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First look review: Sony PlayStation 3D Display

Consumer Reports News: January 13, 2012 10:08 AM

The Sony PlayStation 3D Display, a full-HD1080p 24-inch display for gamers, won’t replace your entertainment center, but it works well for gamers who are eager to try out 3D and don’t have a lot of extra cash to burn.

At $400, the display is a decent value: It comes packaged with a game, an HDMI cable, and one pair of active-shutter 3D glasses. The picture quality is generally fine for a set this size—but we did encounter some issues.

The display’s design actually resembles a large-scale version of the PlayStation Vita making it obvious that it was created with gamers in mind. But while the set is branded as a PlayStation display, it isn’t limited to just the PS3: You can connect any device via HDMI or component inputs. It also has a headphone jack, if you need to keep your gaming quiet.

One of the problems with the display is that the screen finish is very reflective, almost like looking in a mirror at times. This makes viewing it in bright rooms very frustrating especially when you’re playing video games.


For more news and reviews, see our guide to Video games, consoles & tech toys.

The display has some loss of contrast and desaturation of colors when you’re viewing it from off-angles, but it’s far from the worst we’ve seen. There are also some motion issues, but they are barely noticeable when you’re playing a game. We also noted some slight ghosting while watching movies or playing games in 3D, but that didn’t really detract from the experience.

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The set doesn’t come with a remote and comes with just one pair of 3D glasses, so you’ll have to spend some extra cash to fully enjoy the display, especially if you plan on using the heavily advertised SimulView feature, which lets two players view their own full screens on the same display; but each needs his own pair of 3D glasses. This a much better option then using the normal split-screen, especially on a display this size.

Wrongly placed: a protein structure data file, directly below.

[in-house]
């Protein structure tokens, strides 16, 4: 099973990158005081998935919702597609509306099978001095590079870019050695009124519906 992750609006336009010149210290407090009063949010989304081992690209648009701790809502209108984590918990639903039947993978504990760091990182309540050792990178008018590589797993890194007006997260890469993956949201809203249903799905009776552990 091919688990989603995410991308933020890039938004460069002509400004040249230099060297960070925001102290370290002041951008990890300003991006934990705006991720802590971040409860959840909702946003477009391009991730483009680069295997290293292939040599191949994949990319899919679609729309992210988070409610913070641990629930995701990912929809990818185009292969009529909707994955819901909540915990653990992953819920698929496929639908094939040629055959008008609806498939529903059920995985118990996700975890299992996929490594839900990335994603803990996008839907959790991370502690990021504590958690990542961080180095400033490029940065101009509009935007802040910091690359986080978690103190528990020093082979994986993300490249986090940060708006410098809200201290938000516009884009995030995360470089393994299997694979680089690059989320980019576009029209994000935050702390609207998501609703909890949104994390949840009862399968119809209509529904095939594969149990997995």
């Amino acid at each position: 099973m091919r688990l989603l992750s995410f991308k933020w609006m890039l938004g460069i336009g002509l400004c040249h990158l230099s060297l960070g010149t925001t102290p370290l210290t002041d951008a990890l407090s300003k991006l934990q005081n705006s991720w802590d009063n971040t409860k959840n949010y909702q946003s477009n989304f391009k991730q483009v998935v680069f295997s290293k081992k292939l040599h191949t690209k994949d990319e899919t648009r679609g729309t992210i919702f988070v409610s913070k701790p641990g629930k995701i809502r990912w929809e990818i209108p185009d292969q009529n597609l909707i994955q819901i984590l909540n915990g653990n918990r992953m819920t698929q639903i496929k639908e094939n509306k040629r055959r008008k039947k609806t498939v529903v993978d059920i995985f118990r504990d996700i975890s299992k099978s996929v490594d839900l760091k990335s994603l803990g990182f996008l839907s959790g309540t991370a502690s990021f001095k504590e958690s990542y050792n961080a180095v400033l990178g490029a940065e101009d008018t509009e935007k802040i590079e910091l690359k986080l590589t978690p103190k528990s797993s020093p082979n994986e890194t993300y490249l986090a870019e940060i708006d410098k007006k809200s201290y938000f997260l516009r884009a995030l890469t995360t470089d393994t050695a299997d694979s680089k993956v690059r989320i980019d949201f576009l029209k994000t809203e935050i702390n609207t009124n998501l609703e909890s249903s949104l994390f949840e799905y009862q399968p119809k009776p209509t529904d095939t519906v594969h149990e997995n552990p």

SimulView works very well, with minimal ghosting, unless there is a serious difference in screen content for both players. For example, while playing Motor Storm Apocalypse, I entered a darker area of the track. A white pop-up message appeared on the other player’s screen, but it was also very visible on mine.

Other Sony 3D glasses can be used for playing games and watching movies in 3D on this display, but only the PlayStation 3D glasses let you take advantage of SimulView. Also bear in mind that this feature works only for games that are SimulView-compatible, not for every two-player game.

With the PlayStation 3D Display, Sony created a fine product that gamers will appreciate. And SimulView is a great feature for games that support it, as well as a very interesting use of 3D technology. Despite its drawbacks, the PlayStation 3D display will appeal to gamers with limited space and limited budgets who want to do some 3D gaming.

Matt Ferretti

   

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